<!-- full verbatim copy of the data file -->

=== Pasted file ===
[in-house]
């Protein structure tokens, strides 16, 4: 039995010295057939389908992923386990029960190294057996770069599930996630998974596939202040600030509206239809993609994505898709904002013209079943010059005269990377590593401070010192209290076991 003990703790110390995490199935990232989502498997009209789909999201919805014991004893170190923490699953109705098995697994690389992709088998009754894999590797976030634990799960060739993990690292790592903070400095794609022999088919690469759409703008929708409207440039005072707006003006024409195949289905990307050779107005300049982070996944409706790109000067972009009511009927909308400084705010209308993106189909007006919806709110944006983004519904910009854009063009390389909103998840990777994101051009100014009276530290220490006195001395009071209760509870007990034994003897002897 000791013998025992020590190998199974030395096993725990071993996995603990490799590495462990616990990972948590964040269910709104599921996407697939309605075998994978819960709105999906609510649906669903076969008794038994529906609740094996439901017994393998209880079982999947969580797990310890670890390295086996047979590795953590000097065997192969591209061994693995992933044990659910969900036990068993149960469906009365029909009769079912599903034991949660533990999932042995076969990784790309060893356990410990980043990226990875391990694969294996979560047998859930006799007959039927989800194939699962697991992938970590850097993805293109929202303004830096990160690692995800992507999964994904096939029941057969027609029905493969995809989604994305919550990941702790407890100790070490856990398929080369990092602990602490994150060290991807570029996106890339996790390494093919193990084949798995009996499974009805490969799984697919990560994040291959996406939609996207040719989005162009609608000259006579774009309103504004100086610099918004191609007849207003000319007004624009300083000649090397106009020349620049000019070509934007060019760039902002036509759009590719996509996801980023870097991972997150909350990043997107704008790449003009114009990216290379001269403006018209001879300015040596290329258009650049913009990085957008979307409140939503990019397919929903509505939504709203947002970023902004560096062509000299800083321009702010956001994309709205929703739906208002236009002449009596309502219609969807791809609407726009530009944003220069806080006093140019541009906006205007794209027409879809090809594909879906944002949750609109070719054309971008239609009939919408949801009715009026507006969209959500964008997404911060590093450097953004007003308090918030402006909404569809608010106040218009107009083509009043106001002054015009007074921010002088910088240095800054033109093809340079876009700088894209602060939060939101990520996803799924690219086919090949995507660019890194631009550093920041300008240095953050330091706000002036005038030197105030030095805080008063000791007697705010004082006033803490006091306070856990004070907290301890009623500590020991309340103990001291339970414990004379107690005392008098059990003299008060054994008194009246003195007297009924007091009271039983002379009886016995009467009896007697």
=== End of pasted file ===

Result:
[in-house]
């Protein structure tokens, strides 16, 4: 039995010295057939389908992923386990029960190294057996770069599930996630998974596939202040600030509206239809993609994505898709904002013209079943010059005269990377590593401070010192209290076991 003990703790110390995490199935990232989502498997009209789909999201919805014991004893170190923490699953109705098995697994690389992709088998009754894999590797976030634990799960060739993990690292790592903070400095794609022999088919690469759409703008929708409207440039005072707006003006024409195949289905990307050779107005300049982070996944409706790109000067972009009511009927909308400084705010209308993106189909007006919806709110944006983004519904910009854009063009390389909103998840990777994101051009100014009276530290220490006195001395009071209760509870007990034994003897002897 000791013998025992020590190998199974030395096993725990071993996995603990490799590495462990616990990972948590964040269910709104599921996407697939309605075998994978819960709105999906609510649906669903076969008794038994529906609740094996439901017994393998209880079982999947969580797990310890670890390295086996047979590795953590000097065997192969591209061994693995992933044990659910969900036990068993149960469906009365029909009769079912599903034991949660533990999932042995076969990784790309060893356990410990980043990226990875391990694969294996979560047998859930006799007959039927989800194939699962697991992938970590850097993805293109929202303004830096990160690692995800992507999964994904096939029941057969027609029905493969995809989604994305919550990941702790407890100790070490856990398929080369990092602990602490994150060290991807570029996106890339996790390494093919193990084949798995009996499974009805490969799984697919990560994040291959996406939609996207040719989005162009609608000259006579774009309103504004100086610099918004191609007849207003000319007004624009300083000649090397106009020349620049000019070509934007060019760039902002036509759009590719996509996801980023870097991972997150909350990043997107704008790449003009114009990216290379001269403006018209001879300015040596290329258009650049913009990085957008979307409140939503990019397919929903509505939504709203947002970023902004560096062509000299800083321009702010956001994309709205929703739906208002236009002449009596309502219609969807791809609407726009530009944003220069806080006093140019541009906006205007794209027409879809090809594909879906944002949750609109070719054309971008239609009939919408949801009715009026507006969209959500964008997404911060590093450097953004007003308090918030402006909404569809608010106040218009107009083509009043106001002054015009007074921010002088910088240095800054033109093809340079876009700088894209602060939060939101990520996803799924690219086919090949995507660019890194631009550093920041300008240095953050330091706000002036005038030197105030030095805080008063000791007697705010004082006033803490006091306070856990004070907290301890009623500590020991309340103990001291339970414990004379107690005392008098059990003299008060054994008194009246003195007297009924007091009271039983002379009886016995009467009896007697």